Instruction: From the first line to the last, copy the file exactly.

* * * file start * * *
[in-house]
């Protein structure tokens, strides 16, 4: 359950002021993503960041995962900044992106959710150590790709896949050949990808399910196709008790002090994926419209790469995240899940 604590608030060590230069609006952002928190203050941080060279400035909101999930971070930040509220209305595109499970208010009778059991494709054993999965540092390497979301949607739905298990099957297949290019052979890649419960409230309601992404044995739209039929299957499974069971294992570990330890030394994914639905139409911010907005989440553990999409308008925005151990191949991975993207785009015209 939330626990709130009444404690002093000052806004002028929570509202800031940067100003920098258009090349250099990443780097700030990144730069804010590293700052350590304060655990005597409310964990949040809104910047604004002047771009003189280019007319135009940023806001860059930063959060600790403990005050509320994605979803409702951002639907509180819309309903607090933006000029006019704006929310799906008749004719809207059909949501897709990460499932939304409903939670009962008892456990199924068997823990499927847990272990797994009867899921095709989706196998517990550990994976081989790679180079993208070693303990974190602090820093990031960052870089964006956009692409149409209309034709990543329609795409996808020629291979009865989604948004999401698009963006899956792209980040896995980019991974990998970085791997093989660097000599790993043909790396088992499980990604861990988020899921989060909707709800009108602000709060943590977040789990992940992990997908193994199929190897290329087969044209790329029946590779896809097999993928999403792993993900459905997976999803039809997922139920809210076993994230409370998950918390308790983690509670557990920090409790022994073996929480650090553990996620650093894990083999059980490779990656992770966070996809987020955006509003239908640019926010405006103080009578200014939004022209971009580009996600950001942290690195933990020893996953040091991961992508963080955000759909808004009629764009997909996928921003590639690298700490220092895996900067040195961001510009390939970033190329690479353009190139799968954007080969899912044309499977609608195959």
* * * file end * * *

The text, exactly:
[in-house]
């Protein structure tokens, strides 16, 4: 359950002021993503960041995962900044992106959710150590790709896949050949990808399910196709008790002090994926419209790469995240899940 604590608030060590230069609006952002928190203050941080060279400035909101999930971070930040509220209305595109499970208010009778059991494709054993999965540092390497979301949607739905298990099957297949290019052979890649419960409230309601992404044995739209039929299957499974069971294992570990330890030394994914639905139409911010907005989440553990999409308008925005151990191949991975993207785009015209 939330626990709130009444404690002093000052806004002028929570509202800031940067100003920098258009090349250099990443780097700030990144730069804010590293700052350590304060655990005597409310964990949040809104910047604004002047771009003189280019007319135009940023806001860059930063959060600790403990005050509320994605979803409702951002639907509180819309309903607090933006000029006019704006929310799906008749004719809207059909949501897709990460499932939304409903939670009962008892456990199924068997823990499927847990272990797994009867899921095709989706196998517990550990994976081989790679180079993208070693303990974190602090820093990031960052870089964006956009692409149409209309034709990543329609795409996808020629291979009865989604948004999401698009963006899956792209980040896995980019991974990998970085791997093989660097000599790993043909790396088992499980990604861990988020899921989060909707709800009108602000709060943590977040789990992940992990997908193994199929190897290329087969044209790329029946590779896809097999993928999403792993993900459905997976999803039809997922139920809210076993994230409370998950918390308790983690509670557990920090409790022994073996929480650090553990996620650093894990083999059980490779990656992770966070996809987020955006509003239908640019926010405006103080009578200014939004022209971009580009996600950001942290690195933990020893996953040091991961992508963080955000759909808004009629764009997909996928921003590639690298700490220092895996900067040195961001510009390939970033190329690479353009190139799968954007080969899912044309499977609608195959």